MCC’s transformation also demanded that we look hard for waste in every arena of business operations. Moving forward on a platform of trust, our team set its sights on eliminating waste companywide, with the well-communicated end goal of working smarter, not harder.

Catalyst Connection was instrumental in guiding MCC through a lean manufacturing initiative that made sense for our company, even addressing specific internal operations.

We hired a controller, for instance, who improved MCC’s IT and information management systems. Of significant benefit to the company was shifting from a standard cost system to an actual cost system that equipped us to measure the financial performance of every job. Over time our unit labor cost, which had been the highest cost driver, was replaced by material costs as the number one cost driver.

Support 4: Quality
Quality is a core structural support for any manufacturing business, and as part of MCC’s turnaround we strategically invested in equipment and technology that would have a direct quality impact. Equipment upgrades, a portable CMM for close-tolerance production and a hand-held material X-Ray analyzer, which greatly reduced the occurrence of bad melts, are just a couple of examples.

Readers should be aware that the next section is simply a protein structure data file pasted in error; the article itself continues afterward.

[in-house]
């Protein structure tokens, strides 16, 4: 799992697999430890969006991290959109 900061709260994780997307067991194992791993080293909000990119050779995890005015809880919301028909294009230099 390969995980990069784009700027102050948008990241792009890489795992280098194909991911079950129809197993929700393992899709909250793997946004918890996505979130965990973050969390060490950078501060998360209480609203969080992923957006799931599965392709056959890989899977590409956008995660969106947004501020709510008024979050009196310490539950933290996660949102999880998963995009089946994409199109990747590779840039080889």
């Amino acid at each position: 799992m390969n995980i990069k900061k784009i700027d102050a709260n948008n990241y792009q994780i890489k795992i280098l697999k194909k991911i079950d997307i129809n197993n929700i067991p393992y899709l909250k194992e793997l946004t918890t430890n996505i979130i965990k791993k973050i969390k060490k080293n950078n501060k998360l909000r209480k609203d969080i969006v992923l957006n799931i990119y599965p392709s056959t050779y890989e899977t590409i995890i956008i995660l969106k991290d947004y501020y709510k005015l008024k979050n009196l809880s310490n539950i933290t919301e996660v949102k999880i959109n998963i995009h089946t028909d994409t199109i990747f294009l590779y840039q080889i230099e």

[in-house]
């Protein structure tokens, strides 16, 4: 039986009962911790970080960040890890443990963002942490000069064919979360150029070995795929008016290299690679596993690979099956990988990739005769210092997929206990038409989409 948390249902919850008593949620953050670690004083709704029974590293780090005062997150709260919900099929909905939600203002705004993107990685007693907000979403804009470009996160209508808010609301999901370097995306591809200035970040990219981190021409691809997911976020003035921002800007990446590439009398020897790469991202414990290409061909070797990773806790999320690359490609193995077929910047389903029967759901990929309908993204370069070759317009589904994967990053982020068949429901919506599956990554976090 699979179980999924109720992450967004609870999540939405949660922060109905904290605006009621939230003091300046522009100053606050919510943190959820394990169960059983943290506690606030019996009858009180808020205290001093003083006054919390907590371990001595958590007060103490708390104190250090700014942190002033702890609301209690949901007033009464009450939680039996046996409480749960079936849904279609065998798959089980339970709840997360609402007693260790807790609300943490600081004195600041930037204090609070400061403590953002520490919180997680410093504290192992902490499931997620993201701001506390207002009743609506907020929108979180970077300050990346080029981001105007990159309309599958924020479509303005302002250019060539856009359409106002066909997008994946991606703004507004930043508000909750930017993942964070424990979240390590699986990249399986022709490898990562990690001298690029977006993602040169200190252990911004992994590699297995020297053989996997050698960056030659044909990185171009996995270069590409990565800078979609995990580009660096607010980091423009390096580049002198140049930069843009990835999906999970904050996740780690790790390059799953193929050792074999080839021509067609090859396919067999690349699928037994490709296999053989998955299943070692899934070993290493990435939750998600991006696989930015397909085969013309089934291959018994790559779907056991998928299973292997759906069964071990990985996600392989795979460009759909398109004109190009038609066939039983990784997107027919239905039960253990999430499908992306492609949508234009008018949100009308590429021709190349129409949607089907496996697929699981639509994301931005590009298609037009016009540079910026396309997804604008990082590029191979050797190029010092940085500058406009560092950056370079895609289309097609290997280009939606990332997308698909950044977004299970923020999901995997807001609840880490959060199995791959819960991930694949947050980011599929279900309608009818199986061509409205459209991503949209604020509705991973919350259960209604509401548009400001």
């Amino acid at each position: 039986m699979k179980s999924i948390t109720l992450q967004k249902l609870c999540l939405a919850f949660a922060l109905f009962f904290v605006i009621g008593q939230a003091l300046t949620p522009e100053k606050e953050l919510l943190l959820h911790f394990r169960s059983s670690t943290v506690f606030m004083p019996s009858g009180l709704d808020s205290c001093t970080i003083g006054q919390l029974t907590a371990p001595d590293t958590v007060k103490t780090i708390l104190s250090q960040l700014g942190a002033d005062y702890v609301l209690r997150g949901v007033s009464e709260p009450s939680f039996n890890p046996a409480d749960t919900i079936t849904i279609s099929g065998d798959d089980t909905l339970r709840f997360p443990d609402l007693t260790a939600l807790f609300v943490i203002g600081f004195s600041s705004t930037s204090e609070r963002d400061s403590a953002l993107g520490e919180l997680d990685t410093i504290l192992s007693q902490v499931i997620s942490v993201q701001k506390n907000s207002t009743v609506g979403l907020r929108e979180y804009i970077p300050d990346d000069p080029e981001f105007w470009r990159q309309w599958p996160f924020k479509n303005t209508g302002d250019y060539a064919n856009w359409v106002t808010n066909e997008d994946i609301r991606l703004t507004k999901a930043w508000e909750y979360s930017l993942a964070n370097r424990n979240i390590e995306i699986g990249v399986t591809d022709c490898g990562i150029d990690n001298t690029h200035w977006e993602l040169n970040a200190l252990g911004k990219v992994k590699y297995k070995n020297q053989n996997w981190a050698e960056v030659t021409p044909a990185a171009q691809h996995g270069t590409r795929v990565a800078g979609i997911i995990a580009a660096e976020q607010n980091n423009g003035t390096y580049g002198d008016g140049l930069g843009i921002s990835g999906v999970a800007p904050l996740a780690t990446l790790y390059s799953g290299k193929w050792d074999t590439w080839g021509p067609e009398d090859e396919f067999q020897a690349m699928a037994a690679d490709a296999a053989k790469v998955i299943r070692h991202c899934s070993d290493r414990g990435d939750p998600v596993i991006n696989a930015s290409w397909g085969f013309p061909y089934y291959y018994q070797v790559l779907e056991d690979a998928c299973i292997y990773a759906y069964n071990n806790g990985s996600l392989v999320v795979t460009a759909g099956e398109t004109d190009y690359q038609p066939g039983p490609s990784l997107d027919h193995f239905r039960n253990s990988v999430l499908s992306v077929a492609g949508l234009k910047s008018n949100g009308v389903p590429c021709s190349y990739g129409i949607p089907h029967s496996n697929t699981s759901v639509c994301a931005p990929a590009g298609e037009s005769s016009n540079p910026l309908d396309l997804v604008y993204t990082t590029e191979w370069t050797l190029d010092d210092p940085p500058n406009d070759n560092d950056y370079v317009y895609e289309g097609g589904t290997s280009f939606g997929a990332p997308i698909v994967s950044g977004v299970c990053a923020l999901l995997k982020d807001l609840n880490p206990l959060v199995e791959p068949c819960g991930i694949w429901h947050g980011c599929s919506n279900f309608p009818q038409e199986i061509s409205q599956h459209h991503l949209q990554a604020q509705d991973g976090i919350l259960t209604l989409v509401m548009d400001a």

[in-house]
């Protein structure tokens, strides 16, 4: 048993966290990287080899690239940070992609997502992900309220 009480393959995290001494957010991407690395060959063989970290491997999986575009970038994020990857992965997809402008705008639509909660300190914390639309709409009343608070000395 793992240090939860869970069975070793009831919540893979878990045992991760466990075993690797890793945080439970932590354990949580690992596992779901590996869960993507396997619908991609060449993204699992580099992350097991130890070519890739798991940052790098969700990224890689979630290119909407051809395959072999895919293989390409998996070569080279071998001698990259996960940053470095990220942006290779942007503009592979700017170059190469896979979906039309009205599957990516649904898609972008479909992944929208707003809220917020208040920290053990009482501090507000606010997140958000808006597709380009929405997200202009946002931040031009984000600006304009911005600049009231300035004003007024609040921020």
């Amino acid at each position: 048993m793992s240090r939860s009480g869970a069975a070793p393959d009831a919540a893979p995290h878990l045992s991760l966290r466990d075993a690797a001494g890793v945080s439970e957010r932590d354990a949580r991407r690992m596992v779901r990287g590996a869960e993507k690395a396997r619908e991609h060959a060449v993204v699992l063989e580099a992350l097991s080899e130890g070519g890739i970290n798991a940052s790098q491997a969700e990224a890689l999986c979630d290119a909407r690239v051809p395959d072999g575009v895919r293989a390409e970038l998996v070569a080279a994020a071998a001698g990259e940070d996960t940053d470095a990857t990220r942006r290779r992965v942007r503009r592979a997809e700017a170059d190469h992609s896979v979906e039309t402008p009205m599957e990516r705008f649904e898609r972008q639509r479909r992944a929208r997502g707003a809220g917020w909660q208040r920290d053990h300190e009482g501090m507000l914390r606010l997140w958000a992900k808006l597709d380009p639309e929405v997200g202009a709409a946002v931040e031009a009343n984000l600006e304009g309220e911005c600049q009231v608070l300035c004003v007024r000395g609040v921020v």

This month, MCC gained its ISO 9001 certification. The continued quest for quality has literally become embedded in our culture since quality goals are communicated (ongoing and effectively) and also impact very significantly on our gainsharing outcomes.

Support 5: Customers
Customers, most importantly, can be a central structural support to business success, but in reality the support is bi-directional. The degree to which a company strengthens its internal structural supports directly influences how well it can serve its customers.

Part of MCC’s multi-year transformation involved embracing change, which was based on (confirmed) customer needs and wants. By taking the time to sit and talk with customers and really “listening,” MCC gained direction and insight on how it needed to evolve in order to forge stronger customer relationships. Identifying and alleviating whatever “pain” customers were experiencing was a primary goal.

Tips for a Turnaround
Orchestrating a business turnaround is a process that takes integrated strategies, teamwork, time and unfailing commitment. As a believer in sharing ideas and continuous leadership improvement, it was helpful for me to be involved with Vistage, a group of CEO’s that meets monthly to focus on leadership development.